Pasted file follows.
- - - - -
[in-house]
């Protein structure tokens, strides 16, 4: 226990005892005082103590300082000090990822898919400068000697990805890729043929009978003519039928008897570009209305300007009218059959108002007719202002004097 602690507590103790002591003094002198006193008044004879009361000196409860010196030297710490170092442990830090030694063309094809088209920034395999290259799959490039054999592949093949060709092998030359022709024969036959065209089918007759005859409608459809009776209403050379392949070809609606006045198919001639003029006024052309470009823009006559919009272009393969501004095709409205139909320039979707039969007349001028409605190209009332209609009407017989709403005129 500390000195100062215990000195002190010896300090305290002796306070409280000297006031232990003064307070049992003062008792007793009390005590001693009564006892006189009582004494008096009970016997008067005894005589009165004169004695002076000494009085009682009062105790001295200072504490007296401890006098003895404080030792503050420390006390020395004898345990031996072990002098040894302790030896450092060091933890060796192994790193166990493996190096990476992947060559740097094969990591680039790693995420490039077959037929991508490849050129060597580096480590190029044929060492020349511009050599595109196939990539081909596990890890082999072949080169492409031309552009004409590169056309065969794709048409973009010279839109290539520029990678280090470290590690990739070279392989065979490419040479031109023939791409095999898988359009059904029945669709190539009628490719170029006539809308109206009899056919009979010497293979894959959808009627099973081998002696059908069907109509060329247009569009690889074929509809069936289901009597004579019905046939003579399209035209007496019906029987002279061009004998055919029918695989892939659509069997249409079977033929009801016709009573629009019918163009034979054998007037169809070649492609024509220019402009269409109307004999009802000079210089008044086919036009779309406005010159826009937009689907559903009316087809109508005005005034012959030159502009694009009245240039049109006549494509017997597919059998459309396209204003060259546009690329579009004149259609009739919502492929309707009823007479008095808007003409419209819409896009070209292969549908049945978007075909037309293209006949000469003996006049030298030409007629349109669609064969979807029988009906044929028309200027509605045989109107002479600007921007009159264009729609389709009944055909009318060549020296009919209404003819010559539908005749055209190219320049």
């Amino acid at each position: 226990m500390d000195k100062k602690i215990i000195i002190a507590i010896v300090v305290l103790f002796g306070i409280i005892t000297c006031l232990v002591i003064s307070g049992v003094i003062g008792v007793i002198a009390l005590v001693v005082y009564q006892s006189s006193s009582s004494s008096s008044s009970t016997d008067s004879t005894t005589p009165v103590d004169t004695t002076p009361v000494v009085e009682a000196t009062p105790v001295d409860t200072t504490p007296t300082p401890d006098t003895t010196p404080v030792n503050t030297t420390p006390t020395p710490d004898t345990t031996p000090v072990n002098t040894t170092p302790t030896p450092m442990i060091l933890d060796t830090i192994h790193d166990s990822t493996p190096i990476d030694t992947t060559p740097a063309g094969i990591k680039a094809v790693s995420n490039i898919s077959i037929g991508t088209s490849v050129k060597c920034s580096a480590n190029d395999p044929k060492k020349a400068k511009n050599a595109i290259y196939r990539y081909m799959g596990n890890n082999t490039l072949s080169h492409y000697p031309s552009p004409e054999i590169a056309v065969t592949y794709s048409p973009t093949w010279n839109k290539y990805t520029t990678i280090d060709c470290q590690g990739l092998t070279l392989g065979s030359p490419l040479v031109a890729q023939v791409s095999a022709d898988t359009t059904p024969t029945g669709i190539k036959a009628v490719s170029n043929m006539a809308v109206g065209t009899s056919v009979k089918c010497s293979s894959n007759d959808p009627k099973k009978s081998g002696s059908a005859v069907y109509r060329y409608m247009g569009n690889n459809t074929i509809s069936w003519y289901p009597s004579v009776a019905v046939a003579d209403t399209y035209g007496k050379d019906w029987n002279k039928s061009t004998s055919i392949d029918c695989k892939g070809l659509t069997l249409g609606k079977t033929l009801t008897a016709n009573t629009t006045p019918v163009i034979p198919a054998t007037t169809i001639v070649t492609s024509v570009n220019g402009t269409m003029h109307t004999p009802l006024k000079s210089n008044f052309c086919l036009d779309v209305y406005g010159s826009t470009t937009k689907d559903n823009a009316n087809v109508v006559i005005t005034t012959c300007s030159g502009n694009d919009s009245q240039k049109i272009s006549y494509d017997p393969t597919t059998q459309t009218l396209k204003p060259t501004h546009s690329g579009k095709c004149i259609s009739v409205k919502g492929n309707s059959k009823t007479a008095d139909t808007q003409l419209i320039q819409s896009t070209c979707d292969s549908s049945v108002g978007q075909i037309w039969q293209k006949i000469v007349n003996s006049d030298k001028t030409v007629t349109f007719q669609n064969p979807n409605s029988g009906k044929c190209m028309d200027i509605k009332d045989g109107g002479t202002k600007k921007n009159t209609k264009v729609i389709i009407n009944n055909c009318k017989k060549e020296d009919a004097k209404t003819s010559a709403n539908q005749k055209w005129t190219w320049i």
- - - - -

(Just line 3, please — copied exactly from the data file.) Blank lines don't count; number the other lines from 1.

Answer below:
């Amino acid at each position: 226990m500390d000195k100062k602690i215990i000195i002190a507590i010896v300090v305290l103790f002796g306070i409280i005892t000297c006031l232990v002591i003064s307070g049992v003094i003062g008792v007793i002198a009390l005590v001693v005082y009564q006892s006189s006193s009582s004494s008096s008044s009970t016997d008067s004879t005894t005589p009165v103590d004169t004695t002076p009361v000494v009085e009682a000196t009062p105790v001295d409860t200072t504490p007296t300082p401890d006098t003895t010196p404080v030792n503050t030297t420390p006390t020395p710490d004898t345990t031996p000090v072990n002098t040894t170092p302790t030896p450092m442990i060091l933890d060796t830090i192994h790193d166990s990822t493996p190096i990476d030694t992947t060559p740097a063309g094969i990591k680039a094809v790693s995420n490039i898919s077959i037929g991508t088209s490849v050129k060597c920034s580096a480590n190029d395999p044929k060492k020349a400068k511009n050599a595109i290259y196939r990539y081909m799959g596990n890890n082999t490039l072949s080169h492409y000697p031309s552009p004409e054999i590169a056309v065969t592949y794709s048409p973009t093949w010279n839109k290539y990805t520029t990678i280090d060709c470290q590690g990739l092998t070279l392989g065979s030359p490419l040479v031109a890729q023939v791409s095999a022709d898988t359009t059904p024969t029945g669709i190539k036959a009628v490719s170029n043929m006539a809308v109206g065209t009899s056919v009979k089918c010497s293979s894959n007759d959808p009627k099973k009978s081998g002696s059908a005859v069907y109509r060329y409608m247009g569009n690889n459809t074929i509809s069936w003519y289901p009597s004579v009776a019905v046939a003579d209403t399209y035209g007496k050379d019906w029987n002279k039928s061009t004998s055919i392949d029918c695989k892939g070809l659509t069997l249409g609606k079977t033929l009801t008897a016709n009573t629009t006045p019918v163009i034979p198919a054998t007037t169809i001639v070649t492609s024509v570009n220019g402009t269409m003029h109307t004999p009802l006024k000079s210089n008044f052309c086919l036009d779309v209305y406005g010159s826009t470009t937009k689907d559903n823009a009316n087809v109508v006559i005005t005034t012959c300007s030159g502009n694009d919009s009245q240039k049109i272009s006549y494509d017997p393969t597919t059998q459309t009218l396209k204003p060259t501004h546009s690329g579009k095709c004149i259609s009739v409205k919502g492929n309707s059959k009823t007479a008095d139909t808007q003409l419209i320039q819409s896009t070209c979707d292969s549908s049945v108002g978007q075909i037309w039969q293209k006949i000469v007349n003996s006049d030298k001028t030409v007629t349109f007719q669609n064969p979807n409605s029988g009906k044929c190209m028309d200027i509605k009332d045989g109107g002479t202002k600007k921007n009159t209609k264009v729609i389709i009407n009944n055909c009318k017989k060549e020296d009919a004097k209404t003819s010559a709403n539908q005749k055209w005129t190219w320049i």